Americans added to their credit card tabs in March after a cautious start to the year, a sign that consumer spending is accelerating heading into the spring. The amount of outstanding revolving credit, mostly credit-card debt, rose at a seasonally adjusted annual rate of 1.6%, to $856.68 billion, a Federal Reserve report released Wednesday said. The gain comes after credit card debt contracted at a 3.8% rate the prior month. The rising debt load suggests shoppers are confident enough in their job and income prospects to extend themselves in order to make additional purchases. Still, the amount revolving credit outstanding shrunk during the first quarter of 2014, reflecting in part unusually cold weather that slowed purchases of consumer goods. Story by Eric Morath for The Wall Street Journal.

Turn “Off” Your Credit Cards to Prevent Fraud
Don’t you wish you were able to turn off your credit cards when you don’t need them so that no one else could use them? And then back on when you were ready to make a purchase? With OnDot CardControl, that may not be such a far-fetched idea. OnDot Systems is a startup company based in San Jose, California that offers a remote control for your credit cards. The app allows you to control which of your credit cards are active at any given time directly from your phone or tablet. It also allows you to set spending limits on the cards and restrict the location where the cards can be used. Story by Bill Hardekopf for LowCards.com.

Banks in U.S. Eased Commercial Loan Policies, Fed Says
Banks in the U.S. eased policies for loans to businesses including real estate companies during the first quarter amid stronger demand for credit, according to a Federal Reserve survey. For households, banks reported easier standards on consumer credit card and auto loans. In consumer lending, “several” domestic banks were more willing to make consumer loans compared with the previous quarter, the central bank said. Several large banks increased credit card limits. Story by Jeff Kearns for Bloomberg Businessweek.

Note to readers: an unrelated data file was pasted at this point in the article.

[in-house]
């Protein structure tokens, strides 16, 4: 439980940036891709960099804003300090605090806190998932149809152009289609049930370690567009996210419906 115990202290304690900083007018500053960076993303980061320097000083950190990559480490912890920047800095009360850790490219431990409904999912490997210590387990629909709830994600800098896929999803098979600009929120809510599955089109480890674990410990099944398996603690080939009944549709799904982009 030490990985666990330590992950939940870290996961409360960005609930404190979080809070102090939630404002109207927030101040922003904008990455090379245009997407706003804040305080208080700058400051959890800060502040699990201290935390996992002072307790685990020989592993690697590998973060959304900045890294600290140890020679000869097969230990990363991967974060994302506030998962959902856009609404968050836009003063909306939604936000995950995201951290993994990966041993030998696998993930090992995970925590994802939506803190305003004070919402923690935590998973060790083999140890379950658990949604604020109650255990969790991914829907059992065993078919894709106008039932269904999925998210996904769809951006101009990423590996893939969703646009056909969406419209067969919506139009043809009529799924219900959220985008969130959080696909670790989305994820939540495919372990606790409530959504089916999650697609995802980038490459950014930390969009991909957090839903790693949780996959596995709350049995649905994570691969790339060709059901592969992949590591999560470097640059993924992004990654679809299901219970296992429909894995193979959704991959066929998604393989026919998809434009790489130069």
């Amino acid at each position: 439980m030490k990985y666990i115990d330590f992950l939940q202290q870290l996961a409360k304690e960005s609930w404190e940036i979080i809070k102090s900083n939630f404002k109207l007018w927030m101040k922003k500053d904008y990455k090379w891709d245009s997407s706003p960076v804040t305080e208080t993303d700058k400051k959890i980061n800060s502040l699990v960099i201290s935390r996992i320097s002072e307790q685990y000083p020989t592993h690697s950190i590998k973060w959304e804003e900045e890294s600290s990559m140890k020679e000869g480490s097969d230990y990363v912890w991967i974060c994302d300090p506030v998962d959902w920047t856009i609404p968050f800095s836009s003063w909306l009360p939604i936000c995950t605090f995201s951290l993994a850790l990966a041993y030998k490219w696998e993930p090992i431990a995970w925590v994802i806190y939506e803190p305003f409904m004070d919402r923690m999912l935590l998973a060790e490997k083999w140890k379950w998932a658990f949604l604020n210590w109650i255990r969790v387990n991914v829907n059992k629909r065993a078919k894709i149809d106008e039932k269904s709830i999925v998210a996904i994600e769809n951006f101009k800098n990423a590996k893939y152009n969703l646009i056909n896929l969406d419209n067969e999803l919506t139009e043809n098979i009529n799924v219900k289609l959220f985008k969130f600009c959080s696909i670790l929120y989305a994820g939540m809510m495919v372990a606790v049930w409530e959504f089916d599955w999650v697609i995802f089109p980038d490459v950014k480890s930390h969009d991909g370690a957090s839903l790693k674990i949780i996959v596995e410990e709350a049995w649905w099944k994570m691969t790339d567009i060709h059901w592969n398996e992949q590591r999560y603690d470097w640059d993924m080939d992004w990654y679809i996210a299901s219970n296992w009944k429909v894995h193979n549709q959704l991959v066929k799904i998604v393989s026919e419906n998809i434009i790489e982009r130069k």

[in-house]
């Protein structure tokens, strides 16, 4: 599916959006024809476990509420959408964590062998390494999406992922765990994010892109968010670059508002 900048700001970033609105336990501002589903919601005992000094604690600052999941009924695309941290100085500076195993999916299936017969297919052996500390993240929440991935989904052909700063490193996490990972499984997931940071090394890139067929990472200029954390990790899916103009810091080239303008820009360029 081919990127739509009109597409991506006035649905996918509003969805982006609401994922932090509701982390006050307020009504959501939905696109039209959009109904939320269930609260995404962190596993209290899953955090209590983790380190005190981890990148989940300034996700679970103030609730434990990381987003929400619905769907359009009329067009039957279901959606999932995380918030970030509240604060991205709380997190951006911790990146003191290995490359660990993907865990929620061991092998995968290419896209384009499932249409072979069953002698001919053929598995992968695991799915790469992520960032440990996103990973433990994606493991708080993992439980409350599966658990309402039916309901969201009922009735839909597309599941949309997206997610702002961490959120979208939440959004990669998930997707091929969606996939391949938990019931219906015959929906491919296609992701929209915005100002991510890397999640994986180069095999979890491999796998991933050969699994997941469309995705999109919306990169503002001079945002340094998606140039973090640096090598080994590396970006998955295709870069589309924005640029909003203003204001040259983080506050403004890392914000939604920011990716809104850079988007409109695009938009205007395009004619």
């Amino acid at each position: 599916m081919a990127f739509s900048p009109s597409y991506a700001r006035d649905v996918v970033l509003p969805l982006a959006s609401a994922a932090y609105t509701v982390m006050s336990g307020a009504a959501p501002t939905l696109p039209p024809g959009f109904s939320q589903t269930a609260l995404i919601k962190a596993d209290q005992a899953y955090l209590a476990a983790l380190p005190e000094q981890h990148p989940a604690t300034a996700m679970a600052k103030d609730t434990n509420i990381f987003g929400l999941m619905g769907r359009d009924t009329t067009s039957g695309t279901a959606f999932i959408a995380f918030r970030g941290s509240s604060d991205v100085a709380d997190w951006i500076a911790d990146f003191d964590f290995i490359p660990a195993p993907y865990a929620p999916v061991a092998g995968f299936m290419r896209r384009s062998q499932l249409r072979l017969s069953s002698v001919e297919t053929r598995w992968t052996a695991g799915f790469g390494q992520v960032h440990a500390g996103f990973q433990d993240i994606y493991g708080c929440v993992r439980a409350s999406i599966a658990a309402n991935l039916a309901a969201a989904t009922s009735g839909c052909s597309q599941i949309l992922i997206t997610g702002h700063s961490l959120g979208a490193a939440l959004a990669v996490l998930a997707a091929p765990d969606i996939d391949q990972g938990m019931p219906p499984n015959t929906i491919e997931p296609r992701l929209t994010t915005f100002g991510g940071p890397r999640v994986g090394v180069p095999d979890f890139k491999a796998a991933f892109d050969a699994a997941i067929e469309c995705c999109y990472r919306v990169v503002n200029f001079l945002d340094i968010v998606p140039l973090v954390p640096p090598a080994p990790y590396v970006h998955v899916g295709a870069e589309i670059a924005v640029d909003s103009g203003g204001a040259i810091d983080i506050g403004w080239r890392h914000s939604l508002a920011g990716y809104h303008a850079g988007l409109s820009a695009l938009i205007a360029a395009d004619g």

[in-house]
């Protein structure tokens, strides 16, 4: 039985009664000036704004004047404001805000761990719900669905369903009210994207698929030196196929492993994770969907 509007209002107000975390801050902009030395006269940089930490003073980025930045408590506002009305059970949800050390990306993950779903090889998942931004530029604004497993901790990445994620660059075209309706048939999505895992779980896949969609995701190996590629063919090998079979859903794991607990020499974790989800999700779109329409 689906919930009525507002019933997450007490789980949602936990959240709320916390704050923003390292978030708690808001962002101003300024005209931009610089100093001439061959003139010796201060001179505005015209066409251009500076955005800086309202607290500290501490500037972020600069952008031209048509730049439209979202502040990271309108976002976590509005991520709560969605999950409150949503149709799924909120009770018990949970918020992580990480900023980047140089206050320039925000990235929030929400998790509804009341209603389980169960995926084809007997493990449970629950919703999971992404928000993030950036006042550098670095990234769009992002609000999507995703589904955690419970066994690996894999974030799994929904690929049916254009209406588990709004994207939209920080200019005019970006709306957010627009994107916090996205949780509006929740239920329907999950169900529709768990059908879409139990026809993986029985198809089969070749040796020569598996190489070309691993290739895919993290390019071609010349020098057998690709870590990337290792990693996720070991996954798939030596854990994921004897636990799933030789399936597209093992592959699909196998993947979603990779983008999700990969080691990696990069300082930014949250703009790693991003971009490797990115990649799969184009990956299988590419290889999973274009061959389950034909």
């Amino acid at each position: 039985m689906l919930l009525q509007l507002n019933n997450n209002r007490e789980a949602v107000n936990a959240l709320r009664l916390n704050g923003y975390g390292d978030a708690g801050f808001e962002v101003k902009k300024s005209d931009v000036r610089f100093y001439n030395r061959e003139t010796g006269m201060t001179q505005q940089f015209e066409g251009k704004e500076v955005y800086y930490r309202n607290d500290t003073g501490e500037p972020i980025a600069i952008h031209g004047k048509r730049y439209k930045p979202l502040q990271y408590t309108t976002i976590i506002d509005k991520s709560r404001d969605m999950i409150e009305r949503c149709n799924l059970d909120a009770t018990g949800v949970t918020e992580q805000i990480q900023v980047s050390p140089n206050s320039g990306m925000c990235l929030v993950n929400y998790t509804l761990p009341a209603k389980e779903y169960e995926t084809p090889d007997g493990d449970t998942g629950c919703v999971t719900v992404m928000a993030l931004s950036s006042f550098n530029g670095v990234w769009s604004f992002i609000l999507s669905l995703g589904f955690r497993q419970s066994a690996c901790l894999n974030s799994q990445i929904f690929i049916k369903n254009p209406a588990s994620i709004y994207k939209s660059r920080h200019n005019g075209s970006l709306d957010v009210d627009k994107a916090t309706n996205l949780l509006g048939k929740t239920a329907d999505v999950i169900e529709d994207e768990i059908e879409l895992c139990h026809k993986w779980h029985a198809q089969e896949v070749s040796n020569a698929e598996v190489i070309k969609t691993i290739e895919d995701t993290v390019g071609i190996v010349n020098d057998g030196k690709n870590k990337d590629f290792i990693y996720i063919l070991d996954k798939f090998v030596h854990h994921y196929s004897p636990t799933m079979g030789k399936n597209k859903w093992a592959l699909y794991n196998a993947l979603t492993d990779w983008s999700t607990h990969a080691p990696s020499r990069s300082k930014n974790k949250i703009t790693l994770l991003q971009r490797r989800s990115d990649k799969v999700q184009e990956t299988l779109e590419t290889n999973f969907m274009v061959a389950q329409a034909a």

CFPB Proposes Rule to Promote More Effective Privacy Disclosures
The Consumer Financial Protection Bureau proposed a rule to promote more effective privacy disclosures from financial institutions to their customers. The rule would allow companies that limit their consumer data-sharing and meet other requirements to post their annual privacy notices online rather than delivering them individually. “Consumers need clear information about how their personal information is being used by financial institutions,” said CFPB Director Richard Cordray. “This proposal would make it easier for consumers to find and access privacy policies, while also making it cheaper for industry to provide disclosures.” Story by the CFPB.

LowCards.com Weekly Credit Card Rate Report
Based on the 1,000+ cards in the LowCards.com Complete Credit Card Index, the average advertised APR for credit cards is 14.49 percent, identical to last week. Six months ago, the average was 14.46 percent. One year ago, the average was 14.25 percent.

The information contained within this article was accurate as of May 12, 2014. For up-to-date
information on any of the terms, cards or offers mentioned above, visit the issuer's website.

About Lynn Oldshue

Lynn Oldshue has written personal finance stories for LowCards.com for twelve years. She majored in public relations at Mississippi State University.
View all posts by Lynn Oldshue